In a new article in the Journal of Applied Developmental Psychology, researchers examined academic growth trajectories of children who attended Head Start over two years during the period between Head Start entry and kindergarten, and whether those growth trajectories differed by children’s dual language learning status. Researchers compared three groups of children (Spanish-English bilinguals, Spanish-English emergent bilinguals [EBs], and English monolinguals).

Researchers found that bilinguals entering Head Start with English proficiency showed similar developmental trajectories in vocabulary and math to those of monolinguals. EBs entering Head Start with limited English proficiency had the lowest baseline skills in both vocabulary and math. Gaps in math between EBs and monolinguals narrowed by kindergarten. However, the initial vocabulary gaps generally persisted over time. Finally, there was no difference between bilinguals and EBs in their Spanish vocabulary development. Authors suggest that additional resources and instructional support be provided EBs, especially in their vocabulary development.

USING THE EARLY CHILDHOOD ENVIRONMENT RATING SCALE-REVISED IN HIGH STAKES CONTEXTS: DOES EVIDENCE WARRANT THE PRACTICE?

In a new article published in Early Childhood Research Quarterly, researchers identified thresholds on the Early Childhood Environment Rating Scale-Revised (ECERS–R) that are associated with preschool-aged children’s social and cognitive development using a large, nationally representative sample. They note that states establish ECERS-R thresholds to inform high stakes decisions.

Researchers found a leveling-off effect once classrooms achieved a score of 3.4 on the overall ECERS-R composite score. The researchers observed no additional improvements to children’s social, cognitive, or language outcomes with higher composite scores. ECERS-R subscales that focused on teaching and caregiving processes, however, did not show leveling-off effects, while those associated with the physical environment did. Authors conclude that the ECERS-R may be limited to certain score ranges or subscales for discerning associations with children’s outcomes.


Opportunities

West Virginia University

West Virginia University is seeking a Clinical Assistant Professor in Child Development & Family Studies to coordinate and grow the Child Development and Family Studies (CDFS) Online Program (https://lshd.wvu.edu/cdfs/online) and contribute to online and campus-based undergraduate CDFS programs.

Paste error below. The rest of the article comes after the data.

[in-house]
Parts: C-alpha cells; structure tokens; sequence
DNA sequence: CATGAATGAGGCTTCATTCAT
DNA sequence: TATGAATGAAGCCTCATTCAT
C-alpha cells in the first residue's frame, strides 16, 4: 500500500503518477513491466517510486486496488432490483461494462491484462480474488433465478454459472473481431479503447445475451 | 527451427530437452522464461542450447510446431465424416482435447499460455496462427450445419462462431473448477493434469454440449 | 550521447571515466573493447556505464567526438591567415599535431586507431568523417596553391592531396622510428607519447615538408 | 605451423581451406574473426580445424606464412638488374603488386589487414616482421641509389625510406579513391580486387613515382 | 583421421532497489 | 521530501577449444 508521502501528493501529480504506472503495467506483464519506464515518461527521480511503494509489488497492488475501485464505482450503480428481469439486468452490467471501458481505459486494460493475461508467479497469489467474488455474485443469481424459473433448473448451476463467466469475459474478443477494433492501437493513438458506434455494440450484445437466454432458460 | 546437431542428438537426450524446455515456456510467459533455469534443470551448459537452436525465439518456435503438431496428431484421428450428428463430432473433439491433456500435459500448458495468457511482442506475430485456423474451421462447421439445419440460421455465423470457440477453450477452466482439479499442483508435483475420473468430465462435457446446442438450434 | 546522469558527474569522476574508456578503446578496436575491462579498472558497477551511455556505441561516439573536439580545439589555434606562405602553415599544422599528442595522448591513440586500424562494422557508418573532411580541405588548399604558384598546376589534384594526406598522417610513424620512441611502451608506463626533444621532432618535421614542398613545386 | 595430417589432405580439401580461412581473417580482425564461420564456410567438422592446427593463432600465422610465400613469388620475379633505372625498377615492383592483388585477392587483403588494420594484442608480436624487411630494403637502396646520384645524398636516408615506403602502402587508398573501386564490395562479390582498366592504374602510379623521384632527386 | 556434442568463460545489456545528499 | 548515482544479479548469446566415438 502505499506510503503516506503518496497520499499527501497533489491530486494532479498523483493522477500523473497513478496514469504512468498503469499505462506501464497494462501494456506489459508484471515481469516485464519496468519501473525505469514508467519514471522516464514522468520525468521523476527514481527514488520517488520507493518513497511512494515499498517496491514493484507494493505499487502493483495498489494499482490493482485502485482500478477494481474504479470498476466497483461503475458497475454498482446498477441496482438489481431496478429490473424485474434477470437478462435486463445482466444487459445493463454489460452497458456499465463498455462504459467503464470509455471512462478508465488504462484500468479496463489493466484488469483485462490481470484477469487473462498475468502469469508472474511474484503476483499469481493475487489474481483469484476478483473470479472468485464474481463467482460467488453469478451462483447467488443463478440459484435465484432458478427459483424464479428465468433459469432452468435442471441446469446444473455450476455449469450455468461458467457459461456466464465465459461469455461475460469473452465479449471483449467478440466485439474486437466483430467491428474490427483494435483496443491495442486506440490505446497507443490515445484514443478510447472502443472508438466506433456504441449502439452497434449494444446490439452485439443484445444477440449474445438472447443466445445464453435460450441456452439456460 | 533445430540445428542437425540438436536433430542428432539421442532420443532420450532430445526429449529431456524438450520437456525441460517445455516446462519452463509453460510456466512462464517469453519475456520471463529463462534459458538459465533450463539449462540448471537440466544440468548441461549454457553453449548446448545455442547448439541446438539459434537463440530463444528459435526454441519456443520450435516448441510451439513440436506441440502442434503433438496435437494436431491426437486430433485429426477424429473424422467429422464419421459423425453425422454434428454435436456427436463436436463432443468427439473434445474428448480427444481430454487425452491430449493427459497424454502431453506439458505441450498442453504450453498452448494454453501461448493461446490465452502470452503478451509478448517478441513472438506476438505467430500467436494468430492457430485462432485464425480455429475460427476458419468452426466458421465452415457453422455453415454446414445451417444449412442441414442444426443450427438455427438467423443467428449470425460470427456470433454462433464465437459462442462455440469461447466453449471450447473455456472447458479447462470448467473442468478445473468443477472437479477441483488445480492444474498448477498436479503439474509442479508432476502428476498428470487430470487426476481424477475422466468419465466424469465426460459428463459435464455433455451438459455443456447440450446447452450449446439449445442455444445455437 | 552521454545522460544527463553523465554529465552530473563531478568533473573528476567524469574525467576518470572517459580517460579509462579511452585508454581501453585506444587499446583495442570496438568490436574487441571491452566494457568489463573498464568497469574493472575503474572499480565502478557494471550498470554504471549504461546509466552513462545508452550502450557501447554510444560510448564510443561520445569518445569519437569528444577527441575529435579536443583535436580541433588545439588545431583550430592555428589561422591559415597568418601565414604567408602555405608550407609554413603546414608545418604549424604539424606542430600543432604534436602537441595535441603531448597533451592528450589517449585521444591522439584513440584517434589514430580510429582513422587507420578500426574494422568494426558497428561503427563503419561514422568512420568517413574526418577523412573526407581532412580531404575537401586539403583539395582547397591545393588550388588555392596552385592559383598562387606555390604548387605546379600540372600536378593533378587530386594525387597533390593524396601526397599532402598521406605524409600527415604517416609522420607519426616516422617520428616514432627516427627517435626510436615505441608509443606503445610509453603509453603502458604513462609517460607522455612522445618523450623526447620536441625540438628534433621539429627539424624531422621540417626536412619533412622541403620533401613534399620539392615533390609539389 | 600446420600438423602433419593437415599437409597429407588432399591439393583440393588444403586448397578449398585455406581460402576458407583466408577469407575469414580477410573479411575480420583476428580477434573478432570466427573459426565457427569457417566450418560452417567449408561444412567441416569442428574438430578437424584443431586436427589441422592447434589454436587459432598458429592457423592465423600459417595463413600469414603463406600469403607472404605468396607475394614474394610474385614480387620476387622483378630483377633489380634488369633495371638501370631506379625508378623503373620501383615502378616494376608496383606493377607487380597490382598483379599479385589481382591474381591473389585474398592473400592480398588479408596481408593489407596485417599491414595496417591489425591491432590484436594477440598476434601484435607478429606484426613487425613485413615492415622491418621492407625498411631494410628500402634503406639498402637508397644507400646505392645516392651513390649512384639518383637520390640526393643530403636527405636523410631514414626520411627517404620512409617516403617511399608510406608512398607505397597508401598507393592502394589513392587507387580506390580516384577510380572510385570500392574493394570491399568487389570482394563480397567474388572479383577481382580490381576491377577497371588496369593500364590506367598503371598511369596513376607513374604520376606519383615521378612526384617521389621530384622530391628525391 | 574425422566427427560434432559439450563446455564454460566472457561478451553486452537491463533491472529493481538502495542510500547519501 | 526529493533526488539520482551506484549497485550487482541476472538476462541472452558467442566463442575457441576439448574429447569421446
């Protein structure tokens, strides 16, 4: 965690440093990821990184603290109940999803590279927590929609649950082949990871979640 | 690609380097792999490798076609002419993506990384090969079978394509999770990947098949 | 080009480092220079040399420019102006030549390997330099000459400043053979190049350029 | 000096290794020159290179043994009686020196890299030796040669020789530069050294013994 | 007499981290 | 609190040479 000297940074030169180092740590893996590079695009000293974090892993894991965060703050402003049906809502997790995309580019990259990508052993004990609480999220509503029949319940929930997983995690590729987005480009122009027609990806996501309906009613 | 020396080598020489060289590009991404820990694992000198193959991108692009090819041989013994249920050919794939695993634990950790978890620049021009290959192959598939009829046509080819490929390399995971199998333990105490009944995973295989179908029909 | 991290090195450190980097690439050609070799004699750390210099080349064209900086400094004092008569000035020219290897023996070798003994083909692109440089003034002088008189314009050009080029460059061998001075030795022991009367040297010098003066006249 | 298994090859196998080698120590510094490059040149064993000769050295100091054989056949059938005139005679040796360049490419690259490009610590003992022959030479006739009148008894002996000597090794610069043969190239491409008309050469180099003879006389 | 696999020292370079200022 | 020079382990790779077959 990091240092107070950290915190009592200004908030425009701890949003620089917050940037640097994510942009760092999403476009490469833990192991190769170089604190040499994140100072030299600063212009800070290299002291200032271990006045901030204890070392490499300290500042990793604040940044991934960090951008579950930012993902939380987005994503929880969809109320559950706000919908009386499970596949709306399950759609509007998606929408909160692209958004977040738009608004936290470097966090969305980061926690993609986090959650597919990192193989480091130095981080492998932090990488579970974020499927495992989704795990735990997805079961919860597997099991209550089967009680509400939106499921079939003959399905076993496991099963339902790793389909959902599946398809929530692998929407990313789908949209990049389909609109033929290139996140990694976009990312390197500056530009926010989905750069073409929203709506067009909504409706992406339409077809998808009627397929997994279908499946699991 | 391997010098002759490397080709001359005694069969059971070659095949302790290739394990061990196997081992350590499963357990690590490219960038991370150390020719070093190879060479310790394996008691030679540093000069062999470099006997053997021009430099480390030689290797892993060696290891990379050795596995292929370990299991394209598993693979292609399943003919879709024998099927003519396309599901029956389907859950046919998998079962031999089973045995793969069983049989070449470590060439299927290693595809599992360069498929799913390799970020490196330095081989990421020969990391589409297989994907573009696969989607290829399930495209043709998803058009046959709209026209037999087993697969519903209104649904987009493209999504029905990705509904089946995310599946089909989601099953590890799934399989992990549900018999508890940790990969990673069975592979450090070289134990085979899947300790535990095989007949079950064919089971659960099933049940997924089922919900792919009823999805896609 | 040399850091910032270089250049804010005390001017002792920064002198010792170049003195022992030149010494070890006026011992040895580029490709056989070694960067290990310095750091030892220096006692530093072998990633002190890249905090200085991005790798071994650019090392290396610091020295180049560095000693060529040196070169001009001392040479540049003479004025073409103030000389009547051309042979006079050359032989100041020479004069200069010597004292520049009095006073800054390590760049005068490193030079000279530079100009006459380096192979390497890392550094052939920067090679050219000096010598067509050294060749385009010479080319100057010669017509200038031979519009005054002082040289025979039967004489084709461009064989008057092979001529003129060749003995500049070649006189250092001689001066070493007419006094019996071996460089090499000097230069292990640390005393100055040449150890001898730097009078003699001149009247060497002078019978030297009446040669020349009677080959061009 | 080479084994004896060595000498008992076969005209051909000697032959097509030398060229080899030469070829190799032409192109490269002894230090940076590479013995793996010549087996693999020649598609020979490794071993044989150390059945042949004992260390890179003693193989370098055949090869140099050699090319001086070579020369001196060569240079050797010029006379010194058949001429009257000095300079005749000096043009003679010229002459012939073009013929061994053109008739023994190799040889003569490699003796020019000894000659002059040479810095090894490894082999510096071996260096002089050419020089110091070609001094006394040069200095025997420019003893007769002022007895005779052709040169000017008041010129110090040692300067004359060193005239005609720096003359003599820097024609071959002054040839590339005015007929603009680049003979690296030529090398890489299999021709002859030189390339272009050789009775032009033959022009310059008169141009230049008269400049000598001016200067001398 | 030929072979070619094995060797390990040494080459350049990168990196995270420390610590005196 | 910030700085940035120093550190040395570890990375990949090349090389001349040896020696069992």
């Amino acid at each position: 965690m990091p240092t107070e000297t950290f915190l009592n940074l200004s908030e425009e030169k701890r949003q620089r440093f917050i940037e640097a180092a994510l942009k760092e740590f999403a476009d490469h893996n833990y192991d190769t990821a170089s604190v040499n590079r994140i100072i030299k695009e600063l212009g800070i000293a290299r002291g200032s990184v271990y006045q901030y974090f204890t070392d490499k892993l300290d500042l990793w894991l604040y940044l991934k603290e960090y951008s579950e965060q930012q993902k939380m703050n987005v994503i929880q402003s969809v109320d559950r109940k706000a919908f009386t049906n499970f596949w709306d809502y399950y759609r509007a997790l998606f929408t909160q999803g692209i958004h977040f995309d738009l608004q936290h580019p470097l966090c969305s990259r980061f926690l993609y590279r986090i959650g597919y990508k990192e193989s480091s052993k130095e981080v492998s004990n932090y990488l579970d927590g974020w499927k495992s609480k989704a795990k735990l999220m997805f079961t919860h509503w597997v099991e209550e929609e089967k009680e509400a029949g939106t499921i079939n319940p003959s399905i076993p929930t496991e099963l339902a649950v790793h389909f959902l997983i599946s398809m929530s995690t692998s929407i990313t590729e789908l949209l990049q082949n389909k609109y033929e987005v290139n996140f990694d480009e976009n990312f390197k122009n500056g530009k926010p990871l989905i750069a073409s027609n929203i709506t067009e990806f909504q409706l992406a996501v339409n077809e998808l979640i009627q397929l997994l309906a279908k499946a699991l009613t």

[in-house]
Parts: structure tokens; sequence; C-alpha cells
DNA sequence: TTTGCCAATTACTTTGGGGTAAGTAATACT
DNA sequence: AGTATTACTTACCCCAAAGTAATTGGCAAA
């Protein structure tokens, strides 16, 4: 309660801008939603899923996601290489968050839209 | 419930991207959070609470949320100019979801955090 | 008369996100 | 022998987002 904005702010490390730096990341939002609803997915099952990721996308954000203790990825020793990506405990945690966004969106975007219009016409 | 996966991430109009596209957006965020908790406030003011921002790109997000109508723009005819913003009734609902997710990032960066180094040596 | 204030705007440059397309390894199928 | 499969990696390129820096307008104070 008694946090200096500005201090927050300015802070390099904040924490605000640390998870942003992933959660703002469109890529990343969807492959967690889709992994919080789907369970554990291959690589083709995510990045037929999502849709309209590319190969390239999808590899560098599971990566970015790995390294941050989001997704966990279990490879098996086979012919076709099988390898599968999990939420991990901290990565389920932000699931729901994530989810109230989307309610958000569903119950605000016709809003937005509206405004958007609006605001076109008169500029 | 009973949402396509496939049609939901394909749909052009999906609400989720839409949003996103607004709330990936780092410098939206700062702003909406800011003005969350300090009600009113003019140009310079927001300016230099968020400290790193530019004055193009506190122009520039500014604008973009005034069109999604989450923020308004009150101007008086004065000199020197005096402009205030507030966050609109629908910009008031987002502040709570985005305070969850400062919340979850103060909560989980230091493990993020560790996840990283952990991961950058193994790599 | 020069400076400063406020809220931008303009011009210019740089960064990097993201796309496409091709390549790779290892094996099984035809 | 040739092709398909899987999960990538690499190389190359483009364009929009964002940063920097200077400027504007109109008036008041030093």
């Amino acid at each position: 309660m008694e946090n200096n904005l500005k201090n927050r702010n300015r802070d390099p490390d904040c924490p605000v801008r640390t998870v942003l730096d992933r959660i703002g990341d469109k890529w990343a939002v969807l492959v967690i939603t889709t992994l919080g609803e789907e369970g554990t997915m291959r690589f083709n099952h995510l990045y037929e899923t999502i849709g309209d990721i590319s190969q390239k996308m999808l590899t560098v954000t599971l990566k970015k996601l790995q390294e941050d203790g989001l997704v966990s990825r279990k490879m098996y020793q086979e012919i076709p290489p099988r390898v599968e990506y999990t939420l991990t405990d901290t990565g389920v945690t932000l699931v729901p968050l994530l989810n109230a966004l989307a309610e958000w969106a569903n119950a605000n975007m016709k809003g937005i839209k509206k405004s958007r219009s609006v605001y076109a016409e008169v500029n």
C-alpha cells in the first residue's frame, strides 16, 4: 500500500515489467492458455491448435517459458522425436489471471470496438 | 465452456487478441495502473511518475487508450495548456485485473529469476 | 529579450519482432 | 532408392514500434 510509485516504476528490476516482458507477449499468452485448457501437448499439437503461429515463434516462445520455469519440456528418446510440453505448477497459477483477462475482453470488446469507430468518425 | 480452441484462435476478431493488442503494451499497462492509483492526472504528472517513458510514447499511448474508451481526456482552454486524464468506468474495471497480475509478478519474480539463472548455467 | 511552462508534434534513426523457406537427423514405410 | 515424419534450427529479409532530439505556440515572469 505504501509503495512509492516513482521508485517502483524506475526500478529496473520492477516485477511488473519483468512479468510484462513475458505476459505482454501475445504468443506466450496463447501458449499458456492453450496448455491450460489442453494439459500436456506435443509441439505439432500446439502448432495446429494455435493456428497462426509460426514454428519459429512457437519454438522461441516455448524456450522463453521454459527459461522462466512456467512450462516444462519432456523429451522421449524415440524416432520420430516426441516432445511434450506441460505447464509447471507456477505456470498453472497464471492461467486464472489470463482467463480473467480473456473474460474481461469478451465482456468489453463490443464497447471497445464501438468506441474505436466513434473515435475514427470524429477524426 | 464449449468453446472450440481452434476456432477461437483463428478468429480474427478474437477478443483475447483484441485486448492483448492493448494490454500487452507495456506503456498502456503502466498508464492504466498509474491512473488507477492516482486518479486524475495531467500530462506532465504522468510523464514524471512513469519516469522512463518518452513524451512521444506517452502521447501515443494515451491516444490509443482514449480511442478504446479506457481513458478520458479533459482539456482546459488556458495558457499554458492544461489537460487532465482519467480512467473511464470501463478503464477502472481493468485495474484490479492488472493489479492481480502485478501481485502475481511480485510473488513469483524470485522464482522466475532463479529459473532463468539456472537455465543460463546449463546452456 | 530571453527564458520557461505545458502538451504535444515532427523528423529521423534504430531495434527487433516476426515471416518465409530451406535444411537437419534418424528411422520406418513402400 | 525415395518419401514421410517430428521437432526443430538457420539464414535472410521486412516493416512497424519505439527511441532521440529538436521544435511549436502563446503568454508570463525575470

The individual who fills this position will teach online and face-to-face courses in CDFS and provide course advising and mentoring to students in the online CDFS major. CDFS Online major coordination will include accreditation, marketing, recruiting, curricular development, and course scheduling. This position also will contribute to CDFS accreditation, articulation agreements, and program development across campus-based and online programs.

Preference will be given to applicants with a background in early childhood development and education; applicants with experience/familiarity in accreditation (NAEYC; CAEP) are preferred. However, individuals with experience in all areas of child development will be considered. Start date is August 10, 2018. Click here for details.


Calendar

Creating Caring and Culturally Responsive Classrooms for Students in PreK to Grade 3

Webinar 11 am Pacific Time
Tuesday April 24

The Children’s Institute, REL Northwest, Northwest Comprehensive Center and CEELO are sponsoring a webinar exploring strategies to create culturally responsive and emotionally supportive pre-K–grade 3 classrooms for children from diverse racial and cultural backgrounds.

The webinar will feature Dr. Sharon Ritchie, national researcher and principal investigator for the FirstSchool initiative, who will discuss strategies for using classroom observation data to motivate change, guide professional development efforts, and engage in collaborative inquiry to improve teaching practices in pre-K–grade 3 classrooms and creating culturally responsive classrooms in which all students feel like they belong and are competent, valued, and safe.

Ritchie will be joined by two elementary school principals, who will discuss how these research-based strategies can work in schools and classrooms.


Early Education News Roundup

ICYMI: Read this week’s key stories on early childhood education issues.